While kettlebells may seem like a new addition to your gym, they’ve actually been used for hundreds of years.
Legend has it they came into use in Russia in the early 1700s, where they were used by farmers as a counterweight for crops.
Russian strongmen quickly realized how versatile they were, and started using them as an exercise weight.
Fast-forward to 2001, when Russian strength coach (and former Soviet Special Forces trainer) Pavel Tsatsouline introduced kettlebell training methods in North America by publishing his Russian Kettlebell Challenge manual.
Now, the kettlebell swing has been revived as one of the best exercises the human body can perform – and for good reason.
Kettlebell Swing Benefits
The kettlebell swing is one of those rare exercises that fits nearly every bill.
1. Full-Body Muscle Recruitment
The kettlebell swing is a fantastic full-body exercise. The power required to perform the movement requires pretty much your whole body.
The glutes, hamstrings, lats, abdominals and core, shoulders, and back are all recruited during the swing, making it one of the most comprehensive exercises you can do.
This is also important when it comes to building the power and strength needed in other movements.
That’s because most of our power to perform any forward movement stems from the posterior chain – which is the group of muscles running along your backside.
The kettlebell swing is one of the most powerful exercises to attack the posterior chain.
2. Aerobic and Anaerobic Workout
When it comes to kettlebell swings, you truly have a package deal.
On top of building lean mass, the explosive nature of the swing also gets your heart rate up into the aerobic zone and give you an amazing anaerobic workout due to the simultaneous muscle engagement.
And when it comes to calorie burn, a study conducted by the American Council on Exercise (ACE) found that during a 20-minute kettlebell workout, participants burned 13.6 calories per minute aerobically and 6.6 calories per minute anaerobically.
That totaled 20.2 calories a minute, which researchers said was “off the charts” and likened it to running a 6-minute mile (1).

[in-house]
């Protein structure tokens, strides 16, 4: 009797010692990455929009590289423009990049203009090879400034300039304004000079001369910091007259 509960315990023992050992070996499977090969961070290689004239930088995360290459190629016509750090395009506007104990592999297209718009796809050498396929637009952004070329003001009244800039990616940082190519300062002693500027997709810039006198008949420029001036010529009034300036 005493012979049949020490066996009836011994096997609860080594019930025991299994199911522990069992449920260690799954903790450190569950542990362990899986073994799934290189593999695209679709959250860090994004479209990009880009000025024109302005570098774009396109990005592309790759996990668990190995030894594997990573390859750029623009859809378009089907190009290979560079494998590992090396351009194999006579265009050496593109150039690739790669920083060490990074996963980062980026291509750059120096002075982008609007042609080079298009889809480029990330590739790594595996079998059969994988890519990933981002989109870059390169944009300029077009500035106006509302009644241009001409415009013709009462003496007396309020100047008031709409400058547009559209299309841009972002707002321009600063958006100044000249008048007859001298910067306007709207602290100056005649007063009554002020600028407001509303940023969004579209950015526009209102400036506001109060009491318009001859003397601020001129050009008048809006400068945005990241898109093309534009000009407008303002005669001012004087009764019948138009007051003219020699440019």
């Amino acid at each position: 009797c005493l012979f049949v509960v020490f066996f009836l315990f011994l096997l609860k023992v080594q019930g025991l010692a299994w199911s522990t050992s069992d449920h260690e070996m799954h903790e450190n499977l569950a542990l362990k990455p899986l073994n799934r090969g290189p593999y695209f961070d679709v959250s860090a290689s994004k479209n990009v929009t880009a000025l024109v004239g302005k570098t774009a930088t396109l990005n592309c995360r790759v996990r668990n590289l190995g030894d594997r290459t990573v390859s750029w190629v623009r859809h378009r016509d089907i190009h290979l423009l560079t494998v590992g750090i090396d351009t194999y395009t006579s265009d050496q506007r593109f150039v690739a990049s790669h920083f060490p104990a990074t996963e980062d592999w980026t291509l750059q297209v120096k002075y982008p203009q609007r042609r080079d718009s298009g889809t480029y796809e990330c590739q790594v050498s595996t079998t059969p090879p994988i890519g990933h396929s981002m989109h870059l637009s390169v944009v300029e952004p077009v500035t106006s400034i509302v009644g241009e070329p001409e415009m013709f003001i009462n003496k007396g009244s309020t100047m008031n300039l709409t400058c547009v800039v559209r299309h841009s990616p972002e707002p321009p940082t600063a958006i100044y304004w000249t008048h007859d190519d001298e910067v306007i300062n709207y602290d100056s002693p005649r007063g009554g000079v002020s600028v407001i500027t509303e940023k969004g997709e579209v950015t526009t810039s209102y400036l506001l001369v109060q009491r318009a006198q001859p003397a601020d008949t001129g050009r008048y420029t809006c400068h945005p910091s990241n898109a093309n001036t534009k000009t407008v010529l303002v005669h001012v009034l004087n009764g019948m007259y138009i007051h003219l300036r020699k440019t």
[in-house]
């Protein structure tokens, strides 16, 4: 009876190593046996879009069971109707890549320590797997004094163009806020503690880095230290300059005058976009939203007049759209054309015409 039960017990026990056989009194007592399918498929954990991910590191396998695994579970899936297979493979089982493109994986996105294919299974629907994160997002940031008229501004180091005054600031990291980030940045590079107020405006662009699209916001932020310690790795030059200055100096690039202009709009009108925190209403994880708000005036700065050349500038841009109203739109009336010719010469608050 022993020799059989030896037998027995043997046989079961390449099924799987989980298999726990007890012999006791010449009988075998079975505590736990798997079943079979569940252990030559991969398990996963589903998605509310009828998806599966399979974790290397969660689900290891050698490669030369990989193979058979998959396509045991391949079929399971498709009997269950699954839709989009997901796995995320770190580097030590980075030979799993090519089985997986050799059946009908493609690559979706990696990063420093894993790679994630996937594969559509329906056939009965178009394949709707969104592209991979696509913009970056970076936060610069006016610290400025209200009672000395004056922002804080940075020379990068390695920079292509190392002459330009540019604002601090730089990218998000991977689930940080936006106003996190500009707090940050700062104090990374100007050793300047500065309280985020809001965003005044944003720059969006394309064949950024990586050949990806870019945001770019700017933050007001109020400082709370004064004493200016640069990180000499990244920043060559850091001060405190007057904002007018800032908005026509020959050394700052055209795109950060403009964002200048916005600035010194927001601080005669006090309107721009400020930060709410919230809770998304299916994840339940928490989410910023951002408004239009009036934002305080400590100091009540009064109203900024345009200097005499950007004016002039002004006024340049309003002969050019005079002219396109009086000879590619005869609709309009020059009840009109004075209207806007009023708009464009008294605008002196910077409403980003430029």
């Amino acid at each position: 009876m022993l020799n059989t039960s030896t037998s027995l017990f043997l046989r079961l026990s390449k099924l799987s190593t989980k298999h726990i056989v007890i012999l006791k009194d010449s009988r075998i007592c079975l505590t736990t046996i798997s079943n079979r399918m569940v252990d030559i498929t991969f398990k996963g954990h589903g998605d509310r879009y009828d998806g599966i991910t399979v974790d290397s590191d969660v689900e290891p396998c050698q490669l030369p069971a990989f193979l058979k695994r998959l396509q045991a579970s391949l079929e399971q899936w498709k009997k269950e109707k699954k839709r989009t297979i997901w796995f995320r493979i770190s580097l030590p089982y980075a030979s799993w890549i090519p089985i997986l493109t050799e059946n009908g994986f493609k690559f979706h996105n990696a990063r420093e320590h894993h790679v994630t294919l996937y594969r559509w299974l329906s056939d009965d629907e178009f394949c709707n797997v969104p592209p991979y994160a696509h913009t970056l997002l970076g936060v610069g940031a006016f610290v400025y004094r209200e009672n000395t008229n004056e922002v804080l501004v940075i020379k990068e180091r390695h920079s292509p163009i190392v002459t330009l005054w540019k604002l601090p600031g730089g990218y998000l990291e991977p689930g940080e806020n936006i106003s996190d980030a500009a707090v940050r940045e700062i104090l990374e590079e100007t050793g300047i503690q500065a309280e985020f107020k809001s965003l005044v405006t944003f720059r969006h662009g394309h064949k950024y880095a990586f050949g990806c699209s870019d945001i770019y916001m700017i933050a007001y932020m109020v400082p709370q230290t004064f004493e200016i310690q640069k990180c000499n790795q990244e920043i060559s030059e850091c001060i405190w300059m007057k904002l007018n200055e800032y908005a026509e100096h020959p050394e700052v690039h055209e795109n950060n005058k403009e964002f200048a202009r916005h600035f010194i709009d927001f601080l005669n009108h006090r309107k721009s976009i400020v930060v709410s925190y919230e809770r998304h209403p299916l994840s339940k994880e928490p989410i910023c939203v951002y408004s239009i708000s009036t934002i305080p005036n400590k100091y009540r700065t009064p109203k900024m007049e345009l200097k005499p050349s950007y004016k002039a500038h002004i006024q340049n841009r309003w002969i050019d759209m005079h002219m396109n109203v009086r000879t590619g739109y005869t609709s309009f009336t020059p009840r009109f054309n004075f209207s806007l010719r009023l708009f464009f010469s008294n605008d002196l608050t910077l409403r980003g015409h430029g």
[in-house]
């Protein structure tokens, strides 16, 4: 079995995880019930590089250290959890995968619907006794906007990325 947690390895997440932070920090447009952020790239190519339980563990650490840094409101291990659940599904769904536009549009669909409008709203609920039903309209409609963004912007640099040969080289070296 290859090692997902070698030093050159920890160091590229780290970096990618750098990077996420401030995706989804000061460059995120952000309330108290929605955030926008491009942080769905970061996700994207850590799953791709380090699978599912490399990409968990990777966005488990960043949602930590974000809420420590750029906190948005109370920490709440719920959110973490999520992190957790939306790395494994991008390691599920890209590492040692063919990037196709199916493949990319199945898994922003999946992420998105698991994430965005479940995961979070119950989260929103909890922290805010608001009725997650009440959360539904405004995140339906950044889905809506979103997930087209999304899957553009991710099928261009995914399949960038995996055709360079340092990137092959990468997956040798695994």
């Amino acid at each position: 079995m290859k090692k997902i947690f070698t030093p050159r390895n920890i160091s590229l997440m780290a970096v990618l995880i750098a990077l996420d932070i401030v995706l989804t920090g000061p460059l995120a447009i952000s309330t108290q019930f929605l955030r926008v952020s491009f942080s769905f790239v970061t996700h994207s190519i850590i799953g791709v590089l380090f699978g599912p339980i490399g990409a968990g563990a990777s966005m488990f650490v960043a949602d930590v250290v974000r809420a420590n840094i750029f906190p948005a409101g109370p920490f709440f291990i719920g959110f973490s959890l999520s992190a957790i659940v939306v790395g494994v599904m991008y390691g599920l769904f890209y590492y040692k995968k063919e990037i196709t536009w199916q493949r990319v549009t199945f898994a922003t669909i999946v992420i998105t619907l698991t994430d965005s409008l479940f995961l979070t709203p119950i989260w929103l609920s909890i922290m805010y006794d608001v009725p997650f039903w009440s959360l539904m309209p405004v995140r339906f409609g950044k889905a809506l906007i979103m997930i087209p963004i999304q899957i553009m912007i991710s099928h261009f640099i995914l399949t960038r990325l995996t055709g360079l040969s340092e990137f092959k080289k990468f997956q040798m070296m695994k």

This makes kettlebell swings one of the best choices for high-intensity interval training workouts, especially if you’re looking to burn fat.
3. Increases Muscular Endurance
On top of building strength and aerobic capacity, kettlebell swings are also great for building muscular endurance.
This is especially true when using a slightly lower weight with higher reps, as it lengthens the amount of time muscles are engaged.
4. Improves Low Back Pain
When performed correctly, kettlebell swings have the ability to strengthen the stabilizer muscles that wrap around our core and spine like a corset.
These muscle protect our spine from unnatural movement and injury, so strengthening them serves to keep the spine in its proper alignment. This can help you avoid low back pain by adding a muscular “cushion” of sorts, around your spine.
In fact, one study found that participants with back pain had less intense pain in their neck, shoulders and lower back after completing an eight-week kettlebell workout program (2).
5. Works Lots of Muscles at Once
Functional training involves several muscle groups at once, and most of the time, these movement mimic the natural movements of the human body.
They’re the opposite of using weight machines, which tend to stabilize weight for us, instead of letting our bodies do the work.
Functional exercises like kettlebell swings improve coordination, mobility, balance, and motor skills, as they require your full mental and physical attention.
Plus they are also functional when it comes to structuring HIIT and interval workouts, as they are easy to maneuver and use a great deal of flow-like movements.
For example, while it takes a only few seconds to set up a kettlebell swing, it takes at least double that time to properly set up a rack or other machine.
6. Increases EPOC
EPOC, or excess post-exercise oxygen consumption, refers to the amount of calories our body burns after a workout, rather than during.
HIIT and other high-intensity workouts increase EPOC due to the effort the body has to make in order to restore oxygen levels to normal and repair our muscles, all of which lead to a higher calorie burn even after we’ve left the gym.
The intensity of kettlebell swings is exactly the type of intensity needed to stimulate a higher EPOC value (or, an increase in metabolism).